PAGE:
business as that new system matured, the bureaucrats at the IMF
      invented a new function for themselves--namely, to provide so-called
      structural adjustment loans to countries that are, for various
      reasons, deeply in debt. These loans are granted on the condition
      that the recipient countries take steps to reduce their debt, often
      by increasing taxes and reducing government spending. This mission,
      of course, was never contemplated in the IMF's original charter;
      indeed, these structural adjustment loans look very much like the
      development loans that are supposedly under the purview of the World
      Bank.

      Many critics of the IMF point out that these loans have been quite
      ineffective in preventing currency crises and in promoting stable
      economic growth in developing countries. Quite the contrary, as these
      critics say, the IMF may actually promote crises, because governments
      often resist sound economic and financial policies (which may be
      unpopular) because they know that the IMF will be there to bail them
      out in the event of a crisis. As Gregory Fossedal, a leading expert
      on the IMF, has pointed out, `All of the major currency and banking
      crises of the last five years have occurred under conditions of
      heightened surveillance by the IMF.' These include the crises in
      Mexico in 1994, in Africa in 1995 and in Thailand, Korea and Malaysia
      in 1997. The IMF, with the help of the U.S., has now bailed Mexico
      out four times since 1976, and it will no doubt do so again and again
      unless the IMF is put out of business once and for all.

      Because the IMF has no legitimate function in our present system of
      floating exchange rates, we can eliminate it, and safely rely on
      private institutions, operating in the context of a free market, to
      provide liquidity and capital for developing nations, just as they do
      for the industrial nations.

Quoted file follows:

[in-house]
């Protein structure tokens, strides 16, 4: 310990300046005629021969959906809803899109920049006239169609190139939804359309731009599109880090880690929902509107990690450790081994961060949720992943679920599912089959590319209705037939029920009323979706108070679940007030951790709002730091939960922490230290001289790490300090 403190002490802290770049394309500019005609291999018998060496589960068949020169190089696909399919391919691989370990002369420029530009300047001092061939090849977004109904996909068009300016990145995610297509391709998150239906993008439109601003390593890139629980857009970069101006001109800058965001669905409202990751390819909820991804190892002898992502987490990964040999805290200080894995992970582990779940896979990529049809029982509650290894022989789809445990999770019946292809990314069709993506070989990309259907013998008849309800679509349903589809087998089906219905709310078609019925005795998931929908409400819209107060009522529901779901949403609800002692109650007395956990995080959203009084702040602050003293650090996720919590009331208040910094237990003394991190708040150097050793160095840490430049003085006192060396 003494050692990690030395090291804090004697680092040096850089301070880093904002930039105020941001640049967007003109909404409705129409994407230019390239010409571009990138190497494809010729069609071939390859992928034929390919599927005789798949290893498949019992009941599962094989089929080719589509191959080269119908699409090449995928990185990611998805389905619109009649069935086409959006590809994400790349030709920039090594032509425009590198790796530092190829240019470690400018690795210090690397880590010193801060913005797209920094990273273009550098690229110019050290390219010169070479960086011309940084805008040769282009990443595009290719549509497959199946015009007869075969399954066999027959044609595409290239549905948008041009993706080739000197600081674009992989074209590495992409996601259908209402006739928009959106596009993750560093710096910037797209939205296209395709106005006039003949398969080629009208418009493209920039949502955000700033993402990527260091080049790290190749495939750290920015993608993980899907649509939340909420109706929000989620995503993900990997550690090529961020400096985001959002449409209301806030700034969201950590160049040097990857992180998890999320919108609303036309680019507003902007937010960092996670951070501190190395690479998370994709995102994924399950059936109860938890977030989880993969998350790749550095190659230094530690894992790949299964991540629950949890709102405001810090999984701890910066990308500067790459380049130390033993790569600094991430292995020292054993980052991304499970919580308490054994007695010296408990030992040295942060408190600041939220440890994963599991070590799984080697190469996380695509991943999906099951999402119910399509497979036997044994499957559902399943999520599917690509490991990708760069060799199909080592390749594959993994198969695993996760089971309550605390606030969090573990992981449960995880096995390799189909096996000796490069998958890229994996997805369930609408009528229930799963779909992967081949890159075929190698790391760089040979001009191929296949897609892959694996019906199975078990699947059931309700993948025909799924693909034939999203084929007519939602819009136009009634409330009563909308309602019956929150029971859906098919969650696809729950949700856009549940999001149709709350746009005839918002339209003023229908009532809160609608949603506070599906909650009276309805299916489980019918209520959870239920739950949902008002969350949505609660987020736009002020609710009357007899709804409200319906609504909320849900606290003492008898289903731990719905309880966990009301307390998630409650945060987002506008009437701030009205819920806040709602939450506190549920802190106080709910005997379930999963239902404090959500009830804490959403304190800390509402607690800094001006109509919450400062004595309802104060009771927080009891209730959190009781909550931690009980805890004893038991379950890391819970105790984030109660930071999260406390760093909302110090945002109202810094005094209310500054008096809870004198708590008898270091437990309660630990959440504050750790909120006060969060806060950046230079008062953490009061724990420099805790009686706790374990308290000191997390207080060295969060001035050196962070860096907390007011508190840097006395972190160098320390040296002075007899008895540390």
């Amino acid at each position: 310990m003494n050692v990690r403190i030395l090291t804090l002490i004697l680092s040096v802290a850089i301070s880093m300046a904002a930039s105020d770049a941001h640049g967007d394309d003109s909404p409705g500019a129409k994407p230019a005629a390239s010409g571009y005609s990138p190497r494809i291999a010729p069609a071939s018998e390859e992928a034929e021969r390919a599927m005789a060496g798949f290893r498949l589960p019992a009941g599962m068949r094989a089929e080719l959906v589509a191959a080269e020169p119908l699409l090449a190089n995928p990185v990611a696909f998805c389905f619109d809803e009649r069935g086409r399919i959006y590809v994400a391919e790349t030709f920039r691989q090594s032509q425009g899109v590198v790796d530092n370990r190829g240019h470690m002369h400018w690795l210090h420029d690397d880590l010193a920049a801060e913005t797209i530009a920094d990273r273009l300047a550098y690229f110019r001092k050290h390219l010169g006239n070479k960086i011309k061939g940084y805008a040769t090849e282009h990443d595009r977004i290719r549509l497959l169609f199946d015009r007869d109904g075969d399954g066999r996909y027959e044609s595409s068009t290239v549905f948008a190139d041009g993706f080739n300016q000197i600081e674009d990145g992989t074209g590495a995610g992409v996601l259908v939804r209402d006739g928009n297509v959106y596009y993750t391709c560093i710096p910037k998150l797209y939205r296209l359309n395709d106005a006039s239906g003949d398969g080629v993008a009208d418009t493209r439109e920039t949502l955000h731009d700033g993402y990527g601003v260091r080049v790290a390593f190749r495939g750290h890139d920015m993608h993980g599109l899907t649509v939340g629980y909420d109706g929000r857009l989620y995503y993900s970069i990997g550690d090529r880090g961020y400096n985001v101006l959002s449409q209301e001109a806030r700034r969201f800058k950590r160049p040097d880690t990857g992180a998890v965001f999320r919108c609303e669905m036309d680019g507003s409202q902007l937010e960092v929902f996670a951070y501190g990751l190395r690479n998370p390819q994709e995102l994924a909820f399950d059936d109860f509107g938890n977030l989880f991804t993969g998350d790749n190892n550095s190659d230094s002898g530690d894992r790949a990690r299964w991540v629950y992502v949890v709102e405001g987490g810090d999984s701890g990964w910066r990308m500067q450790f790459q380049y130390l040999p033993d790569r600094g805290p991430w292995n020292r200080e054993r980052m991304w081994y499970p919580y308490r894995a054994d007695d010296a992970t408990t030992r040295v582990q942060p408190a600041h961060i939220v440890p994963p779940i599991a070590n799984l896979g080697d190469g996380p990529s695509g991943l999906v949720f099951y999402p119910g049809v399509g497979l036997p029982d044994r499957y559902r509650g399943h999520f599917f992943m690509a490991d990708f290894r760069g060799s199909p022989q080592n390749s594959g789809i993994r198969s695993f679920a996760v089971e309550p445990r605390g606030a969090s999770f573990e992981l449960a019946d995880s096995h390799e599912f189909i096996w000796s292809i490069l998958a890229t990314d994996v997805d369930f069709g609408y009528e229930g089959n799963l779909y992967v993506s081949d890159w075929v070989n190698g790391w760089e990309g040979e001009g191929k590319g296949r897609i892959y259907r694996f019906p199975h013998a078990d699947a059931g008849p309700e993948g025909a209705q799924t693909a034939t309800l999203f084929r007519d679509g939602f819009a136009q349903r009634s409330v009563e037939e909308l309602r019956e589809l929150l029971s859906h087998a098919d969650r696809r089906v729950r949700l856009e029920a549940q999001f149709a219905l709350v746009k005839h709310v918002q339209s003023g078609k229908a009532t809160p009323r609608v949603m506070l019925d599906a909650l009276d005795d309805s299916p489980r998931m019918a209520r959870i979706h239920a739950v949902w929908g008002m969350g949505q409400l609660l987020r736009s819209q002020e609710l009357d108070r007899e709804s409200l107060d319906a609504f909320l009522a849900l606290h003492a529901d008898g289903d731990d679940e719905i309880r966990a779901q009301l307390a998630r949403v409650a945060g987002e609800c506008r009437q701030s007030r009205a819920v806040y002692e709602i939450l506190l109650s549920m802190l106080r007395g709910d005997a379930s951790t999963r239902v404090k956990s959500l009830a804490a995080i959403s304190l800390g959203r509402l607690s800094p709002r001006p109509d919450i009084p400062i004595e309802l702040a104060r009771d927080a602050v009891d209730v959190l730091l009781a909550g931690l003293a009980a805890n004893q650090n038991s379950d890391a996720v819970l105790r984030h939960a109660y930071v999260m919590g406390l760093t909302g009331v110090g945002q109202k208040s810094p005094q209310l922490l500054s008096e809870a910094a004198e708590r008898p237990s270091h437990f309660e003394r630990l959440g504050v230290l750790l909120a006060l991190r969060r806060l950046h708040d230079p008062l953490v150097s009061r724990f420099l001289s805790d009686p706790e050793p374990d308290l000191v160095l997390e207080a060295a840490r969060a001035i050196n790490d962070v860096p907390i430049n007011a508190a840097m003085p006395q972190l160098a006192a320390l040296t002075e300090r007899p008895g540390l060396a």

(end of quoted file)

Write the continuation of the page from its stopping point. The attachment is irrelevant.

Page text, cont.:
As a former secretary of the Treasury, I do not lightly call for the
      elimination of a financial institution that has been in operation for
      more than 50 years, and that served a pivotal role in the
      international economy in the period following World War II. It is
      obvious, however, that the IMF no longer serves a constructive role
      in the world economy, and has not done so since the 1970s. We should
      therefore have the courage to close it down--and the most effective
      way to accomplish this goal would be to withdraw U.S. funding.

      A few years ago, such a call to end the IMF would have been attacked
      on all sides as an extreme and highly controversial recommendation.
      But today a growing number of respected observers agree that the
      organization is no longer needed. George Shultz, the esteemed former
      secretary of state and of the Treasury, has recently called for the
      elimination of the IMF. In a 1995 lecture before members of the
      American Economic Association, Mr. Shultz observed that `the IMF has
      more money than mission.' As a consequence, he said, we should `merge
      this outmoded institution with the World Bank, and create a charter
      for the new organization that encourages emphasis on private
      contributions to economic development.' This would make a great deal
      of practical sense.

      The House and Senate now have a golden opportunity to force the long
      overdue elimination of the IMF. There is no longer any reason to
      burden taxpayers with the expenses of this outdated institution.


      (Bulleted paragraphs were entered into record but not spoken because
      of time constraints.)
    Your message has been successfully submitted and would be delivered to recipients shortly.